If cash is King, then bank reconciliations are Queen. It’s essential to do bank reconciliations (bank recs), whether by your accounting services provider or yourself as a small business operator. If you’re struggling with cash flow you need to be on top of when cash hits and leaves the bank account on a daily to weekly basis. Just because the bills are showing ‘paid’ in your accounting software, doesn’t necessarily mean the money has left your bank account.
Keeping in mind if you are a retailer, your insurance policy might have a specific time window to report any cash losses. If you’re doing bank recs once a month, and the insurance loss reporting period is seven days you will have a problem. Only a bank reconciliation will let you know if the deposits are really there.
One significant challenge of cashflow modelling is where the bank reconciliations are not in alignment with your general ledger (i.e. financial statements). While there will always be a small balance variance between your bank account and your accounting software, a large variance will indicate a cash flow problem.
Why should you do daily bank reconciliations? At first look, it seems to be a lot of work. If you are a retailer, you want to know daily, did the money come in the bank account? Have the various suppliers been paid?. This is vital information. If you haven’t set up your system to do daily bank recs, then I suggest we have a chat.
Secondly, if your insurance policy in regard to cash handling and receipts has a cash loss reporting time limit, your bank rec cycle will need to be inside that. For example, if you do detect an anomaly, the clock’s ticking, and you need to be on it quite quickly. The trail can grow very cold, very fast.
I remember one client had a cash collection service who collected the week’s takings on Friday, we completed the bank rec on Monday, and reported missing money the same day. After 3 days this was confirmed by the cash collection company and they paid the money back. One of their guards of 10 years decided to get a bonus.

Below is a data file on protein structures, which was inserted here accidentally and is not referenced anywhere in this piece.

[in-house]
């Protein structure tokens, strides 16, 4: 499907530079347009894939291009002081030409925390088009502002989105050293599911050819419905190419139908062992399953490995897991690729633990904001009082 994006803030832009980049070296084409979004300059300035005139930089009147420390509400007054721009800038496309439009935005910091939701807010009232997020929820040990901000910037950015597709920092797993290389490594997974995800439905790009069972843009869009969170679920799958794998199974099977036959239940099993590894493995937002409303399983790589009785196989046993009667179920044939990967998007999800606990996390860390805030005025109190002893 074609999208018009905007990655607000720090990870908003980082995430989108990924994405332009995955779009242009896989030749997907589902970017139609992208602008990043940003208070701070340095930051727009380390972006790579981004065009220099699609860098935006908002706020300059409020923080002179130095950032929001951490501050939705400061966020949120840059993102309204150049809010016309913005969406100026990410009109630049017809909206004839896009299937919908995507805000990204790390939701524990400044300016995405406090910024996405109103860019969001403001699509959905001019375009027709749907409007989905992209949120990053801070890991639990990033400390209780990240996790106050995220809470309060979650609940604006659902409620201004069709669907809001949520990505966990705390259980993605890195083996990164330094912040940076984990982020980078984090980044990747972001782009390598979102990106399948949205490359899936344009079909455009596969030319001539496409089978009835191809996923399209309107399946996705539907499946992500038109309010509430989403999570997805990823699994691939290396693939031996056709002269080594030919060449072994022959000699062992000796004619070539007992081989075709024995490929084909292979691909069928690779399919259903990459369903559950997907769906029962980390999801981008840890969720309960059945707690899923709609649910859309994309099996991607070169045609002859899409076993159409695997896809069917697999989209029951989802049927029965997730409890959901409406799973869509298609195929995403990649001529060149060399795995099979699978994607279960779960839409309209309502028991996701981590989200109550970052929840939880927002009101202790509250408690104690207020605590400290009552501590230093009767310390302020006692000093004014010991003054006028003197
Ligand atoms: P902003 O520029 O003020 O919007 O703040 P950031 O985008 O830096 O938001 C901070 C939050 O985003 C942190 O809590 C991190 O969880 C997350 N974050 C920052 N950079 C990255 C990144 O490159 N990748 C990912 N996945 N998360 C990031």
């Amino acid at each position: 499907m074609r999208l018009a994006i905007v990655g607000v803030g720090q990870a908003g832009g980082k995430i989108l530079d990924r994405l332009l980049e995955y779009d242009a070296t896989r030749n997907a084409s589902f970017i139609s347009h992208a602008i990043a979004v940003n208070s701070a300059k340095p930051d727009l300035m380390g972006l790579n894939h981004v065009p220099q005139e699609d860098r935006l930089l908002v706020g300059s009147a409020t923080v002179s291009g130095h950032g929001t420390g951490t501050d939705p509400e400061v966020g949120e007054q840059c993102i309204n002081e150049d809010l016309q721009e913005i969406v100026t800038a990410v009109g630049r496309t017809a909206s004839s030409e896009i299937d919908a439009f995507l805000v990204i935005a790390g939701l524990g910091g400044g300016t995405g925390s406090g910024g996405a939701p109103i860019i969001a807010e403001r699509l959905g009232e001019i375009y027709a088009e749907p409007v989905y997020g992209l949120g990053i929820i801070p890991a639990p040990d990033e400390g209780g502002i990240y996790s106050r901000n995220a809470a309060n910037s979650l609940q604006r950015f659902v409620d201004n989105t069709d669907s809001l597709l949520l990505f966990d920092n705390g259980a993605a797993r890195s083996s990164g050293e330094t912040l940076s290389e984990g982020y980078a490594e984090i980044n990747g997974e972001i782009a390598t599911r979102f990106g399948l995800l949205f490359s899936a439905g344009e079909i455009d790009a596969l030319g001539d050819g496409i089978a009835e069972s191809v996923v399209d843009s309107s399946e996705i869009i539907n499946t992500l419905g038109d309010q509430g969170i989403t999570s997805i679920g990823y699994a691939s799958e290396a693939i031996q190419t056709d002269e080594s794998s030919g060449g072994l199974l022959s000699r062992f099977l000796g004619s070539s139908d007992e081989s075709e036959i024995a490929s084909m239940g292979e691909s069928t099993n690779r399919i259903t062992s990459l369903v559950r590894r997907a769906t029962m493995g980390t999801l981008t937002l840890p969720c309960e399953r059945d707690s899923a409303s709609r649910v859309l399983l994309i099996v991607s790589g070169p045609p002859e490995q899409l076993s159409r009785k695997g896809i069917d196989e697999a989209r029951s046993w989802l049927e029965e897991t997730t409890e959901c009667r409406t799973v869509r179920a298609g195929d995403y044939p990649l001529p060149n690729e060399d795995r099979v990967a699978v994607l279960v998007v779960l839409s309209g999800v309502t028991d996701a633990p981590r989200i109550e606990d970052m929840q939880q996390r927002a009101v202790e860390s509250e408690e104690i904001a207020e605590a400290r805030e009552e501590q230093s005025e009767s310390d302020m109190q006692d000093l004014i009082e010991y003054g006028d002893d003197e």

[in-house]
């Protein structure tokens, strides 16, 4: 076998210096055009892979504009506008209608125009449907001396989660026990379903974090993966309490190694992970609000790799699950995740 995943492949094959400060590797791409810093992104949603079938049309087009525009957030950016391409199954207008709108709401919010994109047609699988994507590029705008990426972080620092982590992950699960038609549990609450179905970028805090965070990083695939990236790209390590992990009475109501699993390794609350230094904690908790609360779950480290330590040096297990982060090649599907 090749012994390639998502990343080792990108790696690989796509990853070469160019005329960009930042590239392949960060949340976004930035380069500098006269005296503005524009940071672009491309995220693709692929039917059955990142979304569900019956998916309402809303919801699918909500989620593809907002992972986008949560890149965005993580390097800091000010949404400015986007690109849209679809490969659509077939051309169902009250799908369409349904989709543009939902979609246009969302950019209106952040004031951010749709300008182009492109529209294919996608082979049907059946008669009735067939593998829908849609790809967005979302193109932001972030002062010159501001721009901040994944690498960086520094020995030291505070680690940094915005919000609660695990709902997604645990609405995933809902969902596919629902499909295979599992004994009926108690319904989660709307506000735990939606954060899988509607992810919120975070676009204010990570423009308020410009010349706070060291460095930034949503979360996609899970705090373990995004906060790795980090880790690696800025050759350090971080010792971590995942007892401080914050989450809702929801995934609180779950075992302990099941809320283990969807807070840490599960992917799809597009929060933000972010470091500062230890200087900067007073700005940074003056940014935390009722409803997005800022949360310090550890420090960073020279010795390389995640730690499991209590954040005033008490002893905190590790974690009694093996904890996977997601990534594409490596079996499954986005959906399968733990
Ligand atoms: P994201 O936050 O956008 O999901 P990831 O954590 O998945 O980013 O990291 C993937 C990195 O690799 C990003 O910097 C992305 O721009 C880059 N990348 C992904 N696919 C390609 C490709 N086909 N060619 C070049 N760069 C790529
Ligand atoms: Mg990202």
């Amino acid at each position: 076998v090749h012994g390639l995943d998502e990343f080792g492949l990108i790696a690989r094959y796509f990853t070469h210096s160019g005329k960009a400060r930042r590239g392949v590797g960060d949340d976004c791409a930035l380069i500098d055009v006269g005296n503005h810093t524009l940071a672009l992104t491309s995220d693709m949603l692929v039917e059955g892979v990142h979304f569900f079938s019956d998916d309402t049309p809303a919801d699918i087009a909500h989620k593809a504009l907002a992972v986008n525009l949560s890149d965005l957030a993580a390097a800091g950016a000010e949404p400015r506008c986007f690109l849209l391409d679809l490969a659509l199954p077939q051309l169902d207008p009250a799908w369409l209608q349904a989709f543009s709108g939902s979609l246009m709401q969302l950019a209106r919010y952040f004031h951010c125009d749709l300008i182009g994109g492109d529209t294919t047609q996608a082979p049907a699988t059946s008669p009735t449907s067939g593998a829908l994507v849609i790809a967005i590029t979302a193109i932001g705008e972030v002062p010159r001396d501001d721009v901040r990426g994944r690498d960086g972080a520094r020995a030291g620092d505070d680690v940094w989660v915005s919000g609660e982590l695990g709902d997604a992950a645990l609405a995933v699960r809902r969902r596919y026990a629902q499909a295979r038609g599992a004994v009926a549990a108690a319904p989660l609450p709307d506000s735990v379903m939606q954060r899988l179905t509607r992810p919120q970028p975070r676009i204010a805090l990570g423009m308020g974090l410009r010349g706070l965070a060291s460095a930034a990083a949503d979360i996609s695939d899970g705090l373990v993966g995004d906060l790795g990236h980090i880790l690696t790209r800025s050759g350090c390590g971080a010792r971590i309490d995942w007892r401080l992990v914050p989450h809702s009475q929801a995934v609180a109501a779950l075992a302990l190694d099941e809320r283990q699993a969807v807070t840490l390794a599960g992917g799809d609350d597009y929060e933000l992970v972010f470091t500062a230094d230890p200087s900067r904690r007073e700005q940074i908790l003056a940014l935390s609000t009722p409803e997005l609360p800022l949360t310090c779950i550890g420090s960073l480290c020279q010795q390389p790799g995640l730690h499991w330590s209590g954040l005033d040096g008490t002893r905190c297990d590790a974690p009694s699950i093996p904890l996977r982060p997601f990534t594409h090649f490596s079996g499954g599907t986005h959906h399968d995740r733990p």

I remember when I was 12 years old, learning how to do the books for my Father’s bricklaying business. The first thing I learned how to do was a bank reconciliation. When I was 14, the first accounting software I wrote (on my Commodore 64!) was for bank recs. Back then, knowing if there was actual money in the bank account determined what we would eat for the week. For some, it’s not that different these days. Knowing that the money has been received and has gone out is vital for cash flow management.
Finally, if you’re not doing at least a weekly bank reconciliation, I suggest you change your philosophy or have a chat with your accounting service provider. At Eagle Shared Services, we endeavour to do them daily because we find that it works better for the client and is better for producing accurate management information.
Once again, I hope you found this valuable. Remember, if you can do your bank records daily, do it. Avoid doing it monthly; it’s just too risky in our current environment where cash flow is a very fluid thing.
Remember if cash is King, then bank reconciliations are Queen and if you need help with transforming your business from hard work to an investment that works for you don’t hesitate to contact us.